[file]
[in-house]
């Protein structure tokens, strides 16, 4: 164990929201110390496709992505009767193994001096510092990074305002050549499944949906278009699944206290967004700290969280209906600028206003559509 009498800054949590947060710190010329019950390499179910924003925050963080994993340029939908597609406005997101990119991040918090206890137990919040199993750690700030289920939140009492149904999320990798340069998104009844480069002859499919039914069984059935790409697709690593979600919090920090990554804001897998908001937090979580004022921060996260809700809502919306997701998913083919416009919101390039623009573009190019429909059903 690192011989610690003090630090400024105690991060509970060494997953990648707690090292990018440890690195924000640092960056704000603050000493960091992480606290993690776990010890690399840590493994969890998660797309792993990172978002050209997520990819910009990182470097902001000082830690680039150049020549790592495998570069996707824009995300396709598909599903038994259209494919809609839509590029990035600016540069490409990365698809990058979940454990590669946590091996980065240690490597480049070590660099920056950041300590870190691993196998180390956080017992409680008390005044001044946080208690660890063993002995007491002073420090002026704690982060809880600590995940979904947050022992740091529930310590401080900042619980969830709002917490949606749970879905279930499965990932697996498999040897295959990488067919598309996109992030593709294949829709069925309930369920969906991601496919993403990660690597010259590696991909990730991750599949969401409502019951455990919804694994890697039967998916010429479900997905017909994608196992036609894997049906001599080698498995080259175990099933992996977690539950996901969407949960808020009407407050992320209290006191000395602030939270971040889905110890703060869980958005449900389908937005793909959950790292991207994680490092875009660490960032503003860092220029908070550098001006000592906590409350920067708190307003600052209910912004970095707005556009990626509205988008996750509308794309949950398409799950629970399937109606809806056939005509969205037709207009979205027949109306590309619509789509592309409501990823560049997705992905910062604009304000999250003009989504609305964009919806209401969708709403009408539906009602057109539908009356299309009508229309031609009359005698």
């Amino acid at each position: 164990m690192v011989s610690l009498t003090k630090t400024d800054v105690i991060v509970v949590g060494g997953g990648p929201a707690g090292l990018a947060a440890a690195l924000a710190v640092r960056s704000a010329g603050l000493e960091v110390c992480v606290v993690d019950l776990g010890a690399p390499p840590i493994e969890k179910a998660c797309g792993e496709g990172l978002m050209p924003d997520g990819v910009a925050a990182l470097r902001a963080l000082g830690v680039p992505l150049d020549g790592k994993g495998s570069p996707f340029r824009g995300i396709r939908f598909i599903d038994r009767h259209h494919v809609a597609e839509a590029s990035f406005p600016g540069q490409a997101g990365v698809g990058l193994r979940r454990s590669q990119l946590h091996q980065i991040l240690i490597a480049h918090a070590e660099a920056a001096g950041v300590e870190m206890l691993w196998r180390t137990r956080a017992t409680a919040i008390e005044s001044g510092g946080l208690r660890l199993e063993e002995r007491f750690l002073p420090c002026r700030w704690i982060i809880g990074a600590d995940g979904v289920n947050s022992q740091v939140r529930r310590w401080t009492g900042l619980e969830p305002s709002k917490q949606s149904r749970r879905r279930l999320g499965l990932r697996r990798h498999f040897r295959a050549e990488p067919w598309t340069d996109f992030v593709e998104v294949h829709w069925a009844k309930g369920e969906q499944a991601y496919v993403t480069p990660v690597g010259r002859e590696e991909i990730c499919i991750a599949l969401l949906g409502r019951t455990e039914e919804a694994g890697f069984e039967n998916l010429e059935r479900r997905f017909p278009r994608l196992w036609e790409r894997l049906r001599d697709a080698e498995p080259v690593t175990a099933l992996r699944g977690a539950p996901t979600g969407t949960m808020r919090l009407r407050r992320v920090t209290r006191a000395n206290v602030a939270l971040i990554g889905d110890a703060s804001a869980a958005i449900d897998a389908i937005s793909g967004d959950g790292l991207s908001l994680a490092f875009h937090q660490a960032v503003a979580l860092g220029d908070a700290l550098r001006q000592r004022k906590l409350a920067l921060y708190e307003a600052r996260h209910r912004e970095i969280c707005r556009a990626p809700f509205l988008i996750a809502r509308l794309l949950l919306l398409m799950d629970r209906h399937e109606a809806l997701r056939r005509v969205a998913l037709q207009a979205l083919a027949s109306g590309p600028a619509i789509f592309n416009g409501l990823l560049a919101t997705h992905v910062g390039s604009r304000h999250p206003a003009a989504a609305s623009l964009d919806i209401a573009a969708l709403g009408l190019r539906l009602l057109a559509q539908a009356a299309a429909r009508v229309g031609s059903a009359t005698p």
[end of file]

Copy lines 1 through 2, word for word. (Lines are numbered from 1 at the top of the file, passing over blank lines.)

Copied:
[in-house]
């Protein structure tokens, strides 16, 4: 164990929201110390496709992505009767193994001096510092990074305002050549499944949906278009699944206290967004700290969280209906600028206003559509 009498800054949590947060710190010329019950390499179910924003925050963080994993340029939908597609406005997101990119991040918090206890137990919040199993750690700030289920939140009492149904999320990798340069998104009844480069002859499919039914069984059935790409697709690593979600919090920090990554804001897998908001937090979580004022921060996260809700809502919306997701998913083919416009919101390039623009573009190019429909059903 690192011989610690003090630090400024105690991060509970060494997953990648707690090292990018440890690195924000640092960056704000603050000493960091992480606290993690776990010890690399840590493994969890998660797309792993990172978002050209997520990819910009990182470097902001000082830690680039150049020549790592495998570069996707824009995300396709598909599903038994259209494919809609839509590029990035600016540069490409990365698809990058979940454990590669946590091996980065240690490597480049070590660099920056950041300590870190691993196998180390956080017992409680008390005044001044946080208690660890063993002995007491002073420090002026704690982060809880600590995940979904947050022992740091529930310590401080900042619980969830709002917490949606749970879905279930499965990932697996498999040897295959990488067919598309996109992030593709294949829709069925309930369920969906991601496919993403990660690597010259590696991909990730991750599949969401409502019951455990919804694994890697039967998916010429479900997905017909994608196992036609894997049906001599080698498995080259175990099933992996977690539950996901969407949960808020009407407050992320209290006191000395602030939270971040889905110890703060869980958005449900389908937005793909959950790292991207994680490092875009660490960032503003860092220029908070550098001006000592906590409350920067708190307003600052209910912004970095707005556009990626509205988008996750509308794309949950398409799950629970399937109606809806056939005509969205037709207009979205027949109306590309619509789509592309409501990823560049997705992905910062604009304000999250003009989504609305964009919806209401969708709403009408539906009602057109539908009356299309009508229309031609009359005698």